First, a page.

Toward Improving the Proteomic Analysis of Formalin-fixed, Paraffin-embedded Tissue

Carol B Fowler; Timothy J O'Leary; Jeffrey T Mason

Disclosures

Expert Rev Proteomics. 2013;10(4):389-400. 

In This Article

Effect of Analytical Factors on Proteomic Profiling

Incomplete solubilization of protein from FFPE tissues can preclude accurate protein quantitative analysis while incomplete reversal of formaldehyde adducts and cross-links can result in either a failure to identify constituent proteins in the extract or an excessively high false protein identification rate. Formaldehyde-induced protein modifications severely complicate the calculation of the protein content of FFPE tissues,[28] thus making the determination of protein extraction efficiency (protein recovery) equally difficult. To circumvent this problem, the authors' research group studied 'tissue surrogates' containing from one to several proteins.[32–34] A tissue surrogate is a concentrated solution of proteins in formalin that gel upon fixation to yield an opaque plug with sufficient physical integrity to be processed using standard histological methods. This model system enables the rapid evaluation of tissue extraction protocols and to more easily identify formaldehyde-induced protein modifications and their reversal. The authors evaluated a wide range of protein extraction solutions and conditions reported in the literature and found protein extraction efficiencies ranging from 5 to 90%.[32] The results demonstrated that heat, a detergent and a protein denaturant were required for efficient extraction of proteins from FFPE tissues. The role of various charged and neutral detergents on extraction efficiency have been studied by several groups.[32,34–37] The detergents examined included CHAPS, β-octylglucoside, Tween-20, Triton X-100 and SDS among others. SDS was found to be the most effective detergent in promoting the solubilization of proteins from FFPE tissues when included as a component of the antigen retrieval buffer at a level of 2–4% (w/v). SDS, which serves a dual role as detergent and protein denaturant, was also found to be the most effective detergent for promoting protein cross-link reversal. A modification of the extraction buffer and conditions described by Shi et al. yielded the best results, with protein recoveries of 80–90%. This extraction method involves heating the FFPE tissue section at 100°C for 20 min followed by incubation at 60°C for 2 h using a recovery buffer consisting of 20 mM Tris-HCl, 2% (w/v) SDS, 200 mM glycine, pH 4–9.[2] Subsequent studies where the protein extraction was performed under a pressure of 40,000 psi resulted in 100% protein recovery.[33] Extraction buffers reported in the literature have included many additional additives, including alternate protein denaturants, detergents and buffering compounds in addition to reducing agents, protease inhibitors and organic solvents.[38] Although the role of many of these additional additives remains unclear, one such additive, trifluoroethanol, does appear to improve the recovery of membrane proteins.[39] The role of pH in optimizing protein extraction efficiency has not been clearly established. Studies based upon IHC staining suggest that epitope recovery depends upon each protein's isoelectric point (pI).[40] Most proteomic studies, however, have found that neutral to alkaline pH values are optimal for protein extraction.[37]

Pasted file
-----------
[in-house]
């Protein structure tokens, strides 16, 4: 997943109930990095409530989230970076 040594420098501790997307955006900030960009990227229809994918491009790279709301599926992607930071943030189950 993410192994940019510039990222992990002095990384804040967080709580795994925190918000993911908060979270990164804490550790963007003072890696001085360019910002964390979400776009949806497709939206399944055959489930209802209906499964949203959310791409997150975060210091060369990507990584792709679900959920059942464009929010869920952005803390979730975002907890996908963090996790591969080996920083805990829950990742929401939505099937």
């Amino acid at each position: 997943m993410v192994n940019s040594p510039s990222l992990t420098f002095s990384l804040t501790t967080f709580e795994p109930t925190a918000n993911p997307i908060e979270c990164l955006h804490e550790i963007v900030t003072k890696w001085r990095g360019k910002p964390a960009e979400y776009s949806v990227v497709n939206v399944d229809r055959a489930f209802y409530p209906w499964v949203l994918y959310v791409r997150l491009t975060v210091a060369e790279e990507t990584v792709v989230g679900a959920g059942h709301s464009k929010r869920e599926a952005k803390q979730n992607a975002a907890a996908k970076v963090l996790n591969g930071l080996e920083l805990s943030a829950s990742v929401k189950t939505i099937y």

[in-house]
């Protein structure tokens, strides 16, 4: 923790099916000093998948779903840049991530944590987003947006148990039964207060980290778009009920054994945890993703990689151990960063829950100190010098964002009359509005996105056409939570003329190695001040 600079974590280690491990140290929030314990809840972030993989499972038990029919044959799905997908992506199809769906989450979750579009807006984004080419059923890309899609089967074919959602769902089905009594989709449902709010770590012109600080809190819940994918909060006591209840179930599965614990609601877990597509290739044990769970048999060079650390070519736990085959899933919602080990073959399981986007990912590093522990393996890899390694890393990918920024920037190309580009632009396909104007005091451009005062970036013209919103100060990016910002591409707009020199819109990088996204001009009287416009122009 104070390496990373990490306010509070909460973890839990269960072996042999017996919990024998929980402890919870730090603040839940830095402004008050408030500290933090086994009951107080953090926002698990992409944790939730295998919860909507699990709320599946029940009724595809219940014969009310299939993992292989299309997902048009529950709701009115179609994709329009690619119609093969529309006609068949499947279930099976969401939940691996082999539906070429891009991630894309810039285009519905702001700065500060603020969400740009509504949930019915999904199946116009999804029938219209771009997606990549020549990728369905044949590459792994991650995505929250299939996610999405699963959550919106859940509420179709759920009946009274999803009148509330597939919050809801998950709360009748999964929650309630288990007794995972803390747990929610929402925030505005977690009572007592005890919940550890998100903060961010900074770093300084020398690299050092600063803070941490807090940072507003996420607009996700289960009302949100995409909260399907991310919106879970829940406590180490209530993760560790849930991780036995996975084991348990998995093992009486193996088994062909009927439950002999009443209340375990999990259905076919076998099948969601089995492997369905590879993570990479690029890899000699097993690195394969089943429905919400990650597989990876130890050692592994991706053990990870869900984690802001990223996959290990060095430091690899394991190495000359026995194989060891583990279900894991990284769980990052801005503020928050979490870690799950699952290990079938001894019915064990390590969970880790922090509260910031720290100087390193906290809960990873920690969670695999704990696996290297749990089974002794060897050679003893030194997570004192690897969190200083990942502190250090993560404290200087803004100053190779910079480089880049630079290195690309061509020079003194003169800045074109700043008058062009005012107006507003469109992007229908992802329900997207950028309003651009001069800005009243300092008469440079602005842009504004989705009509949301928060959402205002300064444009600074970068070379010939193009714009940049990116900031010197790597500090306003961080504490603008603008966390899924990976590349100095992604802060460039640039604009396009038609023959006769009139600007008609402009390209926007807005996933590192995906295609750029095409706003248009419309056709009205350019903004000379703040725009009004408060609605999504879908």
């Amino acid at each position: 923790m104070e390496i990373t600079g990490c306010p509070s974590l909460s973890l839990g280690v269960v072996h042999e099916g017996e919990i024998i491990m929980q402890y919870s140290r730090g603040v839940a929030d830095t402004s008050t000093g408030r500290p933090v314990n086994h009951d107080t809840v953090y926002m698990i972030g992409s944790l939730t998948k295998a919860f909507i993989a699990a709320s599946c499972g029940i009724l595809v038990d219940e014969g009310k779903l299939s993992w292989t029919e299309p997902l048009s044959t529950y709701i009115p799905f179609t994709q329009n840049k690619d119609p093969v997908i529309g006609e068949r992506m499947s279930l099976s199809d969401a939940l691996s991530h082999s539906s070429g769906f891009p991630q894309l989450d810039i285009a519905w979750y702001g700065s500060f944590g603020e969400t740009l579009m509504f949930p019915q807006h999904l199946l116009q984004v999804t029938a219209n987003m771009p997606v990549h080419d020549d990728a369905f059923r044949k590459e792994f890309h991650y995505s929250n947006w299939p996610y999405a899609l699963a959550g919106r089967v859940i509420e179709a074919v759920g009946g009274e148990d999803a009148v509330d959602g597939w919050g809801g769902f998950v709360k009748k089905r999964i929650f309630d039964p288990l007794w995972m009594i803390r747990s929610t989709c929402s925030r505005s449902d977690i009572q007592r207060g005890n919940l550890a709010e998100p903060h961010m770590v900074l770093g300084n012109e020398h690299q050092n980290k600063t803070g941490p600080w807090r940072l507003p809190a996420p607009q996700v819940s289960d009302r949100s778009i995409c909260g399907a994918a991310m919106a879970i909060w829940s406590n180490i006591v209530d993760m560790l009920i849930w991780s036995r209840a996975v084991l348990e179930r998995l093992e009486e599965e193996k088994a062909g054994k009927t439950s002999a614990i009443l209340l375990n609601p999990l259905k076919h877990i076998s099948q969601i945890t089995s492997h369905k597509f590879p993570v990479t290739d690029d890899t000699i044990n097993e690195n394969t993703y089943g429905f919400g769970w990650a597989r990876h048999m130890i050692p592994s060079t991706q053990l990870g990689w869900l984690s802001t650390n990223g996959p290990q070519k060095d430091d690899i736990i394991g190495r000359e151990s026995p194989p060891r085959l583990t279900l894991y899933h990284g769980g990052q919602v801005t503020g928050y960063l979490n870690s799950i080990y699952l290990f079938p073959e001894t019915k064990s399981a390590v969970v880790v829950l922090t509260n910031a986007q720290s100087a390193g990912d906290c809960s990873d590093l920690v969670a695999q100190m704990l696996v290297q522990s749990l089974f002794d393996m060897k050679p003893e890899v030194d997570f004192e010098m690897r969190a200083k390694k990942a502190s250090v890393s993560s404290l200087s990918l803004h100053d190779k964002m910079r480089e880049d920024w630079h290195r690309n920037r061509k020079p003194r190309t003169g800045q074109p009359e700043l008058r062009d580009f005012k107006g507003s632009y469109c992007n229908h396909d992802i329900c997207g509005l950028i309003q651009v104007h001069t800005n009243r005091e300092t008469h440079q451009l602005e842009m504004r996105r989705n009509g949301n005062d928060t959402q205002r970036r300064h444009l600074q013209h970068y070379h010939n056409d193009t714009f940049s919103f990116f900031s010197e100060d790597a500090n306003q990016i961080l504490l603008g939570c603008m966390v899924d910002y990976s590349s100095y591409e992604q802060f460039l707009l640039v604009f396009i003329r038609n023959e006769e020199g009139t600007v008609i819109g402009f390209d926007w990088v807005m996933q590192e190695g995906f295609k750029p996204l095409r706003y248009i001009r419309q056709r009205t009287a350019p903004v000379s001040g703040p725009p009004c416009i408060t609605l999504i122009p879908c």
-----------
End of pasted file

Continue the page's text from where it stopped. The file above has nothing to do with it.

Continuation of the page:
Heat is required to provide the energy for the reversal of formaldehyde-induced protein adducts and cross-links. However, the high temperature used for protein recovery can cause pH-dependent protein degradation. At acidic pH, deamination of glutamine and asparagine residues and peptide bond hydrolysis on the carboxylate side of aspartic acid residues are observed.[41] At neutral pH, deamination of glutamine and asparagine residues and thiol-catalyzed disulfide exchange can occur. At alkaline pH, β-elimination of cysteine residues can occur by heterolytic cleavage of the disulfide bond to form dehydroalanine and thiocysteine residues. Dehydroalanine can then react with the €-amino groups of lysine residues to form a lysino-alanine cross-link.[42] Many of these thermally induced pH-dependent modifications can be included in the proteomic database used for protein identification. However, deamination of glutamine and asparagine yields glutamate and aspartate, respectively; changes that would not be detected by a peptide database search.

Incomplete solubilization of protein from FFPE tissue can lead to extraction bias such that the composition of the extract does not represent the proteome of the tissue. The authors' laboratory investigated this possibility using a multi-protein tissue surrogate comprising hen egg-white lysozyme, bovine carbonic anhydrase, bovine ribonuclease A, bovine serum albumin and equine myoglobin (55:15:15:10:5 wt%).[34] When the tissue surrogate was extracted in Tris buffer, pH 4 or 8 with 2% (w/v) SDS, according to the method of Shi et al., the protein extraction efficiency was only 26%.[2] When heated at atmospheric pressure, there was an extraction bias in which three of the tissue surrogate proteins were not detected and the remaining two proteins were significantly underrepresented relative to their percentage in the surrogate. In addition, the false protein identification rate was 42% for the tissue surrogate extracted at pH 4. No tissue surrogate proteins were detected when extracted in pH 8 buffer. By contrast, when the extraction was carried out under heat and a pressure of 40,000 psi the extraction bias was significantly reduced along with the false identification rate (7.8 and 5.6% for the pH 4 and 8 buffers, respectively). These results suggest that standardized protein extraction protocols that ensure the complete solubilization of FFPE tissue is one of the key unmet needs in the proteomic analysis of FFPE tissues.[8]

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